Realize that you are smarter than you think, braver than you realize and full of the wisdom of a hundred years. You will do great things because the greatness the world is looking for resides in you, and when the day comes that your remarkable nature is required to deliver, you will shine brighter than the star you wished on last night. Cowgirls are made of a combination of adorable and brilliant, making you an unstoppable force.
When the “Western” faded from television the reasons were obvious. People wanted to see car chases, not posses, and it became unfashionable to shovel beans and slabs of pork into your mouth without thought of your cholesterol reading. The concept of running your own ranch without benefit of a tax accountant, or a single sheriff and his deputy representing the entire law enforcement structure of a town became unfathomable to a world connected by their thumbs to the four corners of the earth. Sitting around a campfire swilling down the last of the coffee without a cell phone interrupting the conversation is no longer a reality in our world. But somehow with the endless police dramas on television today, there isn’t anything that quite measures up to that click of the revolver pulled from the holster, and Sheriff Matt Dillon saying “you’re coming with me to Dodge”, and the crook just knew he was done, and better than that, so did we.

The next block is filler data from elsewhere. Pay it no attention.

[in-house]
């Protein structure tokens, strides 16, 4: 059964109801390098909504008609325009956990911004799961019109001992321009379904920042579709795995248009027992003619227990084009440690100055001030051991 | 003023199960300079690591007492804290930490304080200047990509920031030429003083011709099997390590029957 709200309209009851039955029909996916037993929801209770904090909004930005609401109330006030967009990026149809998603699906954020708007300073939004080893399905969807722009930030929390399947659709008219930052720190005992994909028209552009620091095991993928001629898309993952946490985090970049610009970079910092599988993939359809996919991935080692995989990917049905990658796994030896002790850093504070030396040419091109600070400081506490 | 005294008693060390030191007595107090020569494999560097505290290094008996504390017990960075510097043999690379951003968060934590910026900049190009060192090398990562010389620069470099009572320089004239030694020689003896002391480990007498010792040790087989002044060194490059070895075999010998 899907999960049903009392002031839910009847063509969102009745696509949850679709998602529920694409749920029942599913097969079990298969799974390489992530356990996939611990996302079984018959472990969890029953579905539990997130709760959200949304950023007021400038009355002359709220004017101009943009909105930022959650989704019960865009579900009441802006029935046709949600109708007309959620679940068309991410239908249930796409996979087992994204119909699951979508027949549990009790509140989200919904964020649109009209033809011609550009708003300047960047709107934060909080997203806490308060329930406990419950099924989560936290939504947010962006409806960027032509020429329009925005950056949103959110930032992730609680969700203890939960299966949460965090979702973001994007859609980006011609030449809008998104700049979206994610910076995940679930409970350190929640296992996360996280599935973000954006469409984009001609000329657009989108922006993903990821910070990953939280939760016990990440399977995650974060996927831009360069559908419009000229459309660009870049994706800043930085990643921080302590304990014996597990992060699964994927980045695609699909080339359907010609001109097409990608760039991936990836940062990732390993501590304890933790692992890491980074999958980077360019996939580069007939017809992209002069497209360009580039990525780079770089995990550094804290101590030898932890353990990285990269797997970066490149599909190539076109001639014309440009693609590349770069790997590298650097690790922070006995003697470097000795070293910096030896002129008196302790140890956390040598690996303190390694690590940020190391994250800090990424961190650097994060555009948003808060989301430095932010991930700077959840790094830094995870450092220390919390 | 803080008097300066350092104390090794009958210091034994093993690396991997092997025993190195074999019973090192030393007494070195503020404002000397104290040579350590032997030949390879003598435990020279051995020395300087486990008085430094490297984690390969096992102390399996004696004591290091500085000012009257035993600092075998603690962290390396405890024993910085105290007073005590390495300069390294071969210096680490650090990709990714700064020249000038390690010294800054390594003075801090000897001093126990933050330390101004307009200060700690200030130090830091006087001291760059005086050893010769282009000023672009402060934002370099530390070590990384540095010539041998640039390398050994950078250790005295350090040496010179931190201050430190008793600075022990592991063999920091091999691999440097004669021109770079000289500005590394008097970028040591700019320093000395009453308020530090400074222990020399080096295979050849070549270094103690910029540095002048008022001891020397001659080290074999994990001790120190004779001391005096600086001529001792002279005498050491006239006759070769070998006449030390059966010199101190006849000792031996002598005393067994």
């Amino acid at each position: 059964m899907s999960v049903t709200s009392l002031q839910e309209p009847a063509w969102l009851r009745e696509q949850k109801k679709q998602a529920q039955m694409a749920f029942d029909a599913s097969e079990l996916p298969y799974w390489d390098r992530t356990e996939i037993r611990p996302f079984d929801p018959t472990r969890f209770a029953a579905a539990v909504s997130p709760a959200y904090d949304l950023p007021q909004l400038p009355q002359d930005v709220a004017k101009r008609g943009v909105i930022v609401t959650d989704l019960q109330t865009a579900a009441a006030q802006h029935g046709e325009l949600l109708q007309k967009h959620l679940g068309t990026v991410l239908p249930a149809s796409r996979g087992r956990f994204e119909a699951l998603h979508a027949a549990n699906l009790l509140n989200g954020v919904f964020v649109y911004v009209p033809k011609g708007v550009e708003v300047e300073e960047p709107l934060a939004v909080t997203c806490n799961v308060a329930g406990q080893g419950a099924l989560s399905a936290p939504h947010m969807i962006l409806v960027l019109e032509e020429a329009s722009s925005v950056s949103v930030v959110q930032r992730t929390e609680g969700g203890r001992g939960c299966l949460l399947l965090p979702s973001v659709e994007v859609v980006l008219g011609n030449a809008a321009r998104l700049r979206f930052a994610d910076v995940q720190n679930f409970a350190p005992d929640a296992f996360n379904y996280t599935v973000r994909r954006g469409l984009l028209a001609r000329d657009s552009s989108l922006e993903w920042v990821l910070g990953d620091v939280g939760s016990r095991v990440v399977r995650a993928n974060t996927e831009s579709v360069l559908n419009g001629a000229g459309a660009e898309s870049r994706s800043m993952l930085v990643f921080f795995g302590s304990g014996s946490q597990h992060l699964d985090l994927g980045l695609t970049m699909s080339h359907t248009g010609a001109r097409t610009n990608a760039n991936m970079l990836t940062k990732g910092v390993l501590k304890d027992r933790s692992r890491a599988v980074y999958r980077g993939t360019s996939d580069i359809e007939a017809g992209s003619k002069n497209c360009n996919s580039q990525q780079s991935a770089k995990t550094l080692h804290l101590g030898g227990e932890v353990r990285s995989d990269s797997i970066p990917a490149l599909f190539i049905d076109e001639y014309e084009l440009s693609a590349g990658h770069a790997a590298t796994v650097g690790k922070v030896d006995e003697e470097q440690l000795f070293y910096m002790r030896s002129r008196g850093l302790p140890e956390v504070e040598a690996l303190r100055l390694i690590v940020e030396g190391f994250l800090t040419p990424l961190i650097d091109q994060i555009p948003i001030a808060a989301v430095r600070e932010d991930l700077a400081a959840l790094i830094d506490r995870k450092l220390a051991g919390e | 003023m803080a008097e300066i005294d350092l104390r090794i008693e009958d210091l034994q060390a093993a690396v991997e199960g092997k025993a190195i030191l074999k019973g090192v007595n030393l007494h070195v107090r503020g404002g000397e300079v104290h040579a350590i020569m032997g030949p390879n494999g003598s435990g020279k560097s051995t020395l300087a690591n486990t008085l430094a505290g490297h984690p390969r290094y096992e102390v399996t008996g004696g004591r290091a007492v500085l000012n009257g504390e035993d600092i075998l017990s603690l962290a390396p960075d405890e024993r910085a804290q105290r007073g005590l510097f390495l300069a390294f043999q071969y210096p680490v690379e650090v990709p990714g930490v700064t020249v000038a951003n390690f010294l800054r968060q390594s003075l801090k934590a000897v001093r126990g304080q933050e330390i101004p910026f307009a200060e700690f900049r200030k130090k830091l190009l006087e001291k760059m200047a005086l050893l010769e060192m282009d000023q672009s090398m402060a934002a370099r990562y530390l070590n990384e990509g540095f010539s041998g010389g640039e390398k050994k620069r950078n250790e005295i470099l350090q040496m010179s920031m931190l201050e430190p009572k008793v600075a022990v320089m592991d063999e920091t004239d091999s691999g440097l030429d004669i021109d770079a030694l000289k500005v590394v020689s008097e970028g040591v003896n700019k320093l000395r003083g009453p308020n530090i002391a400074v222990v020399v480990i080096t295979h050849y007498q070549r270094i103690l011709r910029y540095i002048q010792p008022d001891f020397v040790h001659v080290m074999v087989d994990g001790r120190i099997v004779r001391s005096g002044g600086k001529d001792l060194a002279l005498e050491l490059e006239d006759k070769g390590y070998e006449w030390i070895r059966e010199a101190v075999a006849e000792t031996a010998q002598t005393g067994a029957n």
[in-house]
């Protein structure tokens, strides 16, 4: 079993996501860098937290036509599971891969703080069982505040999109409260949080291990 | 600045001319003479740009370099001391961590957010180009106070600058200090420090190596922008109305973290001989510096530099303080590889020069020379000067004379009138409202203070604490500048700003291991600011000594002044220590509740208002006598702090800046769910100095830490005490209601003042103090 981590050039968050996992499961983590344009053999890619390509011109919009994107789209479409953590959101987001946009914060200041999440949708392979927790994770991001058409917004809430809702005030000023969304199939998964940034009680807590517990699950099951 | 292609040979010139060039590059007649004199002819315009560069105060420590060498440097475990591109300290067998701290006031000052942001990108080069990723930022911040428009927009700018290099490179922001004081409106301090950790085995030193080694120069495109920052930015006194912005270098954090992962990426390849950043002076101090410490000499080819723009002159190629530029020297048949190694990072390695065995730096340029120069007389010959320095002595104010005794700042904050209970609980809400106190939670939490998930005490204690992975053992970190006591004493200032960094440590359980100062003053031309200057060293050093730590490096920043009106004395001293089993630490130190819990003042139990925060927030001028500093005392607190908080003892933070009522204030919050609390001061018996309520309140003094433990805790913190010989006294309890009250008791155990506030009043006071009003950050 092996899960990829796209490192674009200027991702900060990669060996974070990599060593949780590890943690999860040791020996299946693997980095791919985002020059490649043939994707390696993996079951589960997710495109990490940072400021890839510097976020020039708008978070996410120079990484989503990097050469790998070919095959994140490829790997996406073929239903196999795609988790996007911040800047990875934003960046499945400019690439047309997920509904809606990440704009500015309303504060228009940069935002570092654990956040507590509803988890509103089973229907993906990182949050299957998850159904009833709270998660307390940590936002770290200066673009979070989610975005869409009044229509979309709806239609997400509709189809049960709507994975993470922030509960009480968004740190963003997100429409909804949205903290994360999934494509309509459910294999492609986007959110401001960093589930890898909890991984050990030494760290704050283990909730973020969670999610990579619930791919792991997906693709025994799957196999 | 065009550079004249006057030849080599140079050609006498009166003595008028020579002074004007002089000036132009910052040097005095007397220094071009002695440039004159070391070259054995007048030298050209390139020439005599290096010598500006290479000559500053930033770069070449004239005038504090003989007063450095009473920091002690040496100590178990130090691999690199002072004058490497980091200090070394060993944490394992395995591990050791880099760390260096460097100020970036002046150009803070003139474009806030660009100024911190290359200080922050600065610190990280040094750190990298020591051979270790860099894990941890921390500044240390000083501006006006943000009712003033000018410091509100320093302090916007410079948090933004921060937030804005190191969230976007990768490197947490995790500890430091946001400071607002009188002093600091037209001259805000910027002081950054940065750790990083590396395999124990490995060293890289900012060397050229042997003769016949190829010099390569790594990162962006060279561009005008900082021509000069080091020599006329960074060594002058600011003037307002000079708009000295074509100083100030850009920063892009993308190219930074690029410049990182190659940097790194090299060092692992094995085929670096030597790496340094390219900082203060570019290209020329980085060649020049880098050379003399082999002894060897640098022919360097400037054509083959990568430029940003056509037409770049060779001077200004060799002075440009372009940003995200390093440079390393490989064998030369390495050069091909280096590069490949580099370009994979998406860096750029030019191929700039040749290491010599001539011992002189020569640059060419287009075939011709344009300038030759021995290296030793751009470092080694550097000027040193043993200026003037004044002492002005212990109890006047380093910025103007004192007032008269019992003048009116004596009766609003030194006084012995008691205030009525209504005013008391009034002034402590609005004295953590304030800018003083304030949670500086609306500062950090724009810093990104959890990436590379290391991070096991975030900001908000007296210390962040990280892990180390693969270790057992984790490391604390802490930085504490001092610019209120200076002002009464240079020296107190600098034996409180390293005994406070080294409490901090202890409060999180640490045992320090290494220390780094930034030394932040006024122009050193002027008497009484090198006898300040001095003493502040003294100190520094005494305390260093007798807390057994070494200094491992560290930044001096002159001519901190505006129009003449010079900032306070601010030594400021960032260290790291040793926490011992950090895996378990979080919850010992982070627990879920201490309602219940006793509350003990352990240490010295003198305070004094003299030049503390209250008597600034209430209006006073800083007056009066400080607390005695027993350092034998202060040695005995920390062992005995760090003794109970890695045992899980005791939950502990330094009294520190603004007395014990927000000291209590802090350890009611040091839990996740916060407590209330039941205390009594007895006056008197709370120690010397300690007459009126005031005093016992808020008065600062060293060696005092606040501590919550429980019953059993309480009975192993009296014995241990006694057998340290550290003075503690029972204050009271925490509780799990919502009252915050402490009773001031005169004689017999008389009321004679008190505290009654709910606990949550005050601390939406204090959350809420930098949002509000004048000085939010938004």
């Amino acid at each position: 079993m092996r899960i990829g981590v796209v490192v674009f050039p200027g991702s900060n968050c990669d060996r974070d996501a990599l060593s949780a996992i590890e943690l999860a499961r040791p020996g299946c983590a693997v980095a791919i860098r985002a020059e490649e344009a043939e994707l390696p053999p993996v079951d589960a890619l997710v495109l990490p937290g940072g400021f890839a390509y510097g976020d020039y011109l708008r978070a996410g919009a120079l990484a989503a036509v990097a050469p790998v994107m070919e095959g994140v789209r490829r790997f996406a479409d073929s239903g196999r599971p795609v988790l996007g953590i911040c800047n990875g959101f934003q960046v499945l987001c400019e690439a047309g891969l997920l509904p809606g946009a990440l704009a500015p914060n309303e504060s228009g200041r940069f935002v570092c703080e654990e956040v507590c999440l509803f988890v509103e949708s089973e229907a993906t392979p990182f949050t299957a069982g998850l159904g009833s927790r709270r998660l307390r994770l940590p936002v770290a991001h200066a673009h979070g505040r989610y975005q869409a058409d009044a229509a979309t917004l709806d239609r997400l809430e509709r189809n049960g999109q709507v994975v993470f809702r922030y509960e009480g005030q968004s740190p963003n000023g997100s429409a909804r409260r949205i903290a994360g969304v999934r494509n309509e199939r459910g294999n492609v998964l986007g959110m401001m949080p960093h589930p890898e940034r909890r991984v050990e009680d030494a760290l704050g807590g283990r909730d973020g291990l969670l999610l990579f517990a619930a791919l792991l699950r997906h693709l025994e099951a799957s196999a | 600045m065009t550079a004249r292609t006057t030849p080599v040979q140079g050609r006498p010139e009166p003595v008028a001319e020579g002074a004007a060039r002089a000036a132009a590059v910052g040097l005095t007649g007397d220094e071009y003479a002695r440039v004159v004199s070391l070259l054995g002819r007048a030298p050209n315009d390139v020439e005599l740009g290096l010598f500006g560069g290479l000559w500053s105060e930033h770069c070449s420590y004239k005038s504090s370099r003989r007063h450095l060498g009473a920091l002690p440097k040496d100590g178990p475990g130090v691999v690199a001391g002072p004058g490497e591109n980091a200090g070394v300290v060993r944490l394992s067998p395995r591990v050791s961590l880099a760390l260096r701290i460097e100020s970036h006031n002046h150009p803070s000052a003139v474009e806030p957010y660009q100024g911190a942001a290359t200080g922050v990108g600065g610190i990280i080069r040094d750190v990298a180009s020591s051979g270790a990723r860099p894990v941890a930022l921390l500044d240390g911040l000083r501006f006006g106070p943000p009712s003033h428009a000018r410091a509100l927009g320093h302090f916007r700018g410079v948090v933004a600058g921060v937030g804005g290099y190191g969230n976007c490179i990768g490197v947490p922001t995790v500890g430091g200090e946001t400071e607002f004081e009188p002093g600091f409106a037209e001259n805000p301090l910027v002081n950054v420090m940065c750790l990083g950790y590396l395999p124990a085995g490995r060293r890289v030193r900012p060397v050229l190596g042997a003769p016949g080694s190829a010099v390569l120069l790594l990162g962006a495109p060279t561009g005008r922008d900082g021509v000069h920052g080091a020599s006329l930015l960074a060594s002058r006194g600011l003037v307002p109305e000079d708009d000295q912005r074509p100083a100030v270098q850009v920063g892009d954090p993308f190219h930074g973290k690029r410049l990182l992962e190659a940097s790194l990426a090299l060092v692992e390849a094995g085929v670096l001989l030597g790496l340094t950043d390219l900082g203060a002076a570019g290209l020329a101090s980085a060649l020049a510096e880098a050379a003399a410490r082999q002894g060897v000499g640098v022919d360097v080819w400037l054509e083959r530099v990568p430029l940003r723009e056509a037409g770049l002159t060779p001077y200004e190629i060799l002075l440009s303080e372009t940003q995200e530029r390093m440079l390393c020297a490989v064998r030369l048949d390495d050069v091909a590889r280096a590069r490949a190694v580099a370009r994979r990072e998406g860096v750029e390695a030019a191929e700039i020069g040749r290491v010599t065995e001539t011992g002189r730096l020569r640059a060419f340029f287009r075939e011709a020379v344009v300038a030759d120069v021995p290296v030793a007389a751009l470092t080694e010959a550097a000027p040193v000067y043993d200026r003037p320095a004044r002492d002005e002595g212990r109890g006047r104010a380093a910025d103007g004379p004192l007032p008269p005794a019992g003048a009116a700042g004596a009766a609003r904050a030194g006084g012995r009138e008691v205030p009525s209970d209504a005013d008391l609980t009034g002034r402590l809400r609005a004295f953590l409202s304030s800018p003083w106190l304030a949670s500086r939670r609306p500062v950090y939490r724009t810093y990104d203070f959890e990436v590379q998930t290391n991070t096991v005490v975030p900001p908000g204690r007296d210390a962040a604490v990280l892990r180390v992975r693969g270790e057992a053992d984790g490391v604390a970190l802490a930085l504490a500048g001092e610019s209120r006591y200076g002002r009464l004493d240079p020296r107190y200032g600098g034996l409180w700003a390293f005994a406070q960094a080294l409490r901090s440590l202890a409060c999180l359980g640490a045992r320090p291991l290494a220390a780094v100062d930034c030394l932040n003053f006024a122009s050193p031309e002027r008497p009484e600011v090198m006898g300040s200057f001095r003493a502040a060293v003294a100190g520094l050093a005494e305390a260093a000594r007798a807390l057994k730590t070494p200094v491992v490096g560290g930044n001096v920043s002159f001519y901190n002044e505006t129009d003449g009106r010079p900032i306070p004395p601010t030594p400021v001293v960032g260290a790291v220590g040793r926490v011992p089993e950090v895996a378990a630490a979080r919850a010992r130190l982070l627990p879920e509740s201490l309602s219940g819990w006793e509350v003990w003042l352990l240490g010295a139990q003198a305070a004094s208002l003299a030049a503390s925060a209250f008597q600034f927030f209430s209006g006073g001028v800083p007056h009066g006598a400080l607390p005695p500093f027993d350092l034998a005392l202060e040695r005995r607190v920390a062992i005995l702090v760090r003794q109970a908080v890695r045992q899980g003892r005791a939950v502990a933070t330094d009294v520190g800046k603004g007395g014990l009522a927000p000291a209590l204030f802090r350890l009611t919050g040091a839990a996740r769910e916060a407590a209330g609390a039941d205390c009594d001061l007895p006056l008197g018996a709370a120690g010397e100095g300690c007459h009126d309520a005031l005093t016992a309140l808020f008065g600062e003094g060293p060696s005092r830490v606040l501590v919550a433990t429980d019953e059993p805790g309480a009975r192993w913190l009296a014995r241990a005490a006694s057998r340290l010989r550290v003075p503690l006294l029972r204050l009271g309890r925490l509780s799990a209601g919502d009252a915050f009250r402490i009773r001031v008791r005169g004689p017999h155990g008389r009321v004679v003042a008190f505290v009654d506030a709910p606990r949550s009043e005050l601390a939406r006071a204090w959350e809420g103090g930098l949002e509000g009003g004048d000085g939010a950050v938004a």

Real cowboys age to perfection.